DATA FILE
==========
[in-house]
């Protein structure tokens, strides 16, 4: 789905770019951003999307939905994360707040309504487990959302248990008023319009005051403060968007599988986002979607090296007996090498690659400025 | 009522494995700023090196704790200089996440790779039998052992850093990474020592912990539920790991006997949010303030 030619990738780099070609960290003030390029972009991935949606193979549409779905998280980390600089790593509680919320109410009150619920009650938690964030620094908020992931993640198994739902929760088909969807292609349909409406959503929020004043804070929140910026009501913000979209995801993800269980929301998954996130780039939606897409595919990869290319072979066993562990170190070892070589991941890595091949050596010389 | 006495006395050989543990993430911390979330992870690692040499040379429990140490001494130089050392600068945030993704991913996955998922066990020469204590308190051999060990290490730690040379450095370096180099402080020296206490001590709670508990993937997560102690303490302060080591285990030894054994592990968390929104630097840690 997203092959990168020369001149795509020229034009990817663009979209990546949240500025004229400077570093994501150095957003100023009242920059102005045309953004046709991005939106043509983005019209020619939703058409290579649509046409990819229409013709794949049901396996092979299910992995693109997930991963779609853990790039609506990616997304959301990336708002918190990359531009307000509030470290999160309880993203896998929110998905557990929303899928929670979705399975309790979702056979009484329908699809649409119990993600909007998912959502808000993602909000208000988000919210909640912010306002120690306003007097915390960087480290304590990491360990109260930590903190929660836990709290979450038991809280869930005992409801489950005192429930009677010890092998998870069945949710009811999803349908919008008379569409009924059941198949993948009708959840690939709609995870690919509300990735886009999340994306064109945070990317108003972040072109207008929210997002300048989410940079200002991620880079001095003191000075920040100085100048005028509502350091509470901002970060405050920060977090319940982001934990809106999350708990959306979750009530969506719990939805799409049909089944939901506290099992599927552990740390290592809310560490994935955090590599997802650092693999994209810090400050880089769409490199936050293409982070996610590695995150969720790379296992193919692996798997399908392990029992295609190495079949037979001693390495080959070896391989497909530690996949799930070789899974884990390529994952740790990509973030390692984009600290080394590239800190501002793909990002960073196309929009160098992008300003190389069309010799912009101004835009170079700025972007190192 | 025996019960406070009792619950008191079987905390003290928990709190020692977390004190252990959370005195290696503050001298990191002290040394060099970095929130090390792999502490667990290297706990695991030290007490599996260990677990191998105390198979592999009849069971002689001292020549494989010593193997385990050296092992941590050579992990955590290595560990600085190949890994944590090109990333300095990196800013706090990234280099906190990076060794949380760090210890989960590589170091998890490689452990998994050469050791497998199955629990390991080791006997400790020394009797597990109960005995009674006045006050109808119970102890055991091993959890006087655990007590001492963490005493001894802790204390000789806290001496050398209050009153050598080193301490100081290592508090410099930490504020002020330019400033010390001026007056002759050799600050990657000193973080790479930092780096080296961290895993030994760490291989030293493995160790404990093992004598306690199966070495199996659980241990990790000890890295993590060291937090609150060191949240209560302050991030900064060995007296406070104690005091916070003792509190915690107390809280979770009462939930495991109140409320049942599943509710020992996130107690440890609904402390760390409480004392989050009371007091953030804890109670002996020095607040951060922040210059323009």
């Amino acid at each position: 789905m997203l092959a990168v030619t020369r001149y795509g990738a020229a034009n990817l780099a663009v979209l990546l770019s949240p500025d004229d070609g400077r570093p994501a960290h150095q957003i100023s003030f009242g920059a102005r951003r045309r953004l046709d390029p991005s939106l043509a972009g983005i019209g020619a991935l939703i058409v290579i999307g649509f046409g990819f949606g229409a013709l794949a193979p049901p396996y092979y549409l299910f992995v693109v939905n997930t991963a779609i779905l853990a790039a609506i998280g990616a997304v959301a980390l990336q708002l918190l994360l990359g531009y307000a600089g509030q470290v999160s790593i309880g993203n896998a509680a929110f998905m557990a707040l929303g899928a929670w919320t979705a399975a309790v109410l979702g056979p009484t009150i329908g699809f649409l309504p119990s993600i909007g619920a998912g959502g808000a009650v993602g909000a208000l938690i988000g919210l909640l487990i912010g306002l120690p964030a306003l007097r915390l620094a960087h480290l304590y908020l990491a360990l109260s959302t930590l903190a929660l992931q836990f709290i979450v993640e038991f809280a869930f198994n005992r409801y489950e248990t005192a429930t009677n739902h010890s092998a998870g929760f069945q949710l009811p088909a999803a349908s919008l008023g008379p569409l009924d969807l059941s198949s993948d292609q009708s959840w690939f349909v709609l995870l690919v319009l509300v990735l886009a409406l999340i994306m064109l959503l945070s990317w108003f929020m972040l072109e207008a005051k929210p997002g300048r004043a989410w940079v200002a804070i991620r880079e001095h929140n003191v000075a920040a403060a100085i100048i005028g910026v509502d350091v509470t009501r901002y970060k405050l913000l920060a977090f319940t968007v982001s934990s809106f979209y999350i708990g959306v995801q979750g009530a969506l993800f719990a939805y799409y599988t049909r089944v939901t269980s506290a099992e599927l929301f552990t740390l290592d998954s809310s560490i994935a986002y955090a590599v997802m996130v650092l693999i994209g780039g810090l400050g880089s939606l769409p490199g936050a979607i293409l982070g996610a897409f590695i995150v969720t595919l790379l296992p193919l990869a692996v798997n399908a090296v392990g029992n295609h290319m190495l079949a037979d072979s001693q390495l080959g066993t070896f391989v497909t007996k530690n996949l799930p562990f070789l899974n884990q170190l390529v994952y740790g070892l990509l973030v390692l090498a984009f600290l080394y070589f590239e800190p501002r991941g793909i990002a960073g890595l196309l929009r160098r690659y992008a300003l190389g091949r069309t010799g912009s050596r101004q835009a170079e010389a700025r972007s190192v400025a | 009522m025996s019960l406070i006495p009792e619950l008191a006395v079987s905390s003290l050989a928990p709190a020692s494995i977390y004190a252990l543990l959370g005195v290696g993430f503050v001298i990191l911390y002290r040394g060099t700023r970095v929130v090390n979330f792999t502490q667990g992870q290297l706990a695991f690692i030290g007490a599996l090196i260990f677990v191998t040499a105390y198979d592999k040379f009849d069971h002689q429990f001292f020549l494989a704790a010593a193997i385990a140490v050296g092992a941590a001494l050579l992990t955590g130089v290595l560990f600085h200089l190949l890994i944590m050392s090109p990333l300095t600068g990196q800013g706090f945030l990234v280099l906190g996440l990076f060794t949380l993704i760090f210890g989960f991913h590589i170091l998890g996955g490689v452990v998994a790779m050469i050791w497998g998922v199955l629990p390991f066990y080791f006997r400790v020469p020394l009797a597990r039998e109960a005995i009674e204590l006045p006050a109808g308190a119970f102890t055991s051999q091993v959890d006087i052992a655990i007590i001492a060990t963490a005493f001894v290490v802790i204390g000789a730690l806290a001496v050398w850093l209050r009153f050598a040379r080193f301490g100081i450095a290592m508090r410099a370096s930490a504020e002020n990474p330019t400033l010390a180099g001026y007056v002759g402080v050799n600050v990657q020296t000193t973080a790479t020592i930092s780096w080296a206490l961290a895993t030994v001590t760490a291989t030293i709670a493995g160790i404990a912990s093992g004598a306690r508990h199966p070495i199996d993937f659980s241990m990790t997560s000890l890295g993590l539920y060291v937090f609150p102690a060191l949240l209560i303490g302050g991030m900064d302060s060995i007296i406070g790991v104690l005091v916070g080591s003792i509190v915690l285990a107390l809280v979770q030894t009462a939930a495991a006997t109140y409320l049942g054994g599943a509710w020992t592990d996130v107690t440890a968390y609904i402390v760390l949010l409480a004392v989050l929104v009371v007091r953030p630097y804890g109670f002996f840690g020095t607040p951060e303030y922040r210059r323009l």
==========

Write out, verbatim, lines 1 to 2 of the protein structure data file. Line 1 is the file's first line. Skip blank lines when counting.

[in-house]
């Protein structure tokens, strides 16, 4: 789905770019951003999307939905994360707040309504487990959302248990008023319009005051403060968007599988986002979607090296007996090498690659400025 | 009522494995700023090196704790200089996440790779039998052992850093990474020592912990539920790991006997949010303030 030619990738780099070609960290003030390029972009991935949606193979549409779905998280980390600089790593509680919320109410009150619920009650938690964030620094908020992931993640198994739902929760088909969807292609349909409406959503929020004043804070929140910026009501913000979209995801993800269980929301998954996130780039939606897409595919990869290319072979066993562990170190070892070589991941890595091949050596010389 | 006495006395050989543990993430911390979330992870690692040499040379429990140490001494130089050392600068945030993704991913996955998922066990020469204590308190051999060990290490730690040379450095370096180099402080020296206490001590709670508990993937997560102690303490302060080591285990030894054994592990968390929104630097840690 997203092959990168020369001149795509020229034009990817663009979209990546949240500025004229400077570093994501150095957003100023009242920059102005045309953004046709991005939106043509983005019209020619939703058409290579649509046409990819229409013709794949049901396996092979299910992995693109997930991963779609853990790039609506990616997304959301990336708002918190990359531009307000509030470290999160309880993203896998929110998905557990929303899928929670979705399975309790979702056979009484329908699809649409119990993600909007998912959502808000993602909000208000988000919210909640912010306002120690306003007097915390960087480290304590990491360990109260930590903190929660836990709290979450038991809280869930005992409801489950005192429930009677010890092998998870069945949710009811999803349908919008008379569409009924059941198949993948009708959840690939709609995870690919509300990735886009999340994306064109945070990317108003972040072109207008929210997002300048989410940079200002991620880079001095003191000075920040100085100048005028509502350091509470901002970060405050920060977090319940982001934990809106999350708990959306979750009530969506719990939805799409049909089944939901506290099992599927552990740390290592809310560490994935955090590599997802650092693999994209810090400050880089769409490199936050293409982070996610590695995150969720790379296992193919692996798997399908392990029992295609190495079949037979001693390495080959070896391989497909530690996949799930070789899974884990390529994952740790990509973030390692984009600290080394590239800190501002793909990002960073196309929009160098992008300003190389069309010799912009101004835009170079700025972007190192 | 025996019960406070009792619950008191079987905390003290928990709190020692977390004190252990959370005195290696503050001298990191002290040394060099970095929130090390792999502490667990290297706990695991030290007490599996260990677990191998105390198979592999009849069971002689001292020549494989010593193997385990050296092992941590050579992990955590290595560990600085190949890994944590090109990333300095990196800013706090990234280099906190990076060794949380760090210890989960590589170091998890490689452990998994050469050791497998199955629990390991080791006997400790020394009797597990109960005995009674006045006050109808119970102890055991091993959890006087655990007590001492963490005493001894802790204390000789806290001496050398209050009153050598080193301490100081290592508090410099930490504020002020330019400033010390001026007056002759050799600050990657000193973080790479930092780096080296961290895993030994760490291989030293493995160790404990093992004598306690199966070495199996659980241990990790000890890295993590060291937090609150060191949240209560302050991030900064060995007296406070104690005091916070003792509190915690107390809280979770009462939930495991109140409320049942599943509710020992996130107690440890609904402390760390409480004392989050009371007091953030804890109670002996020095607040951060922040210059323009």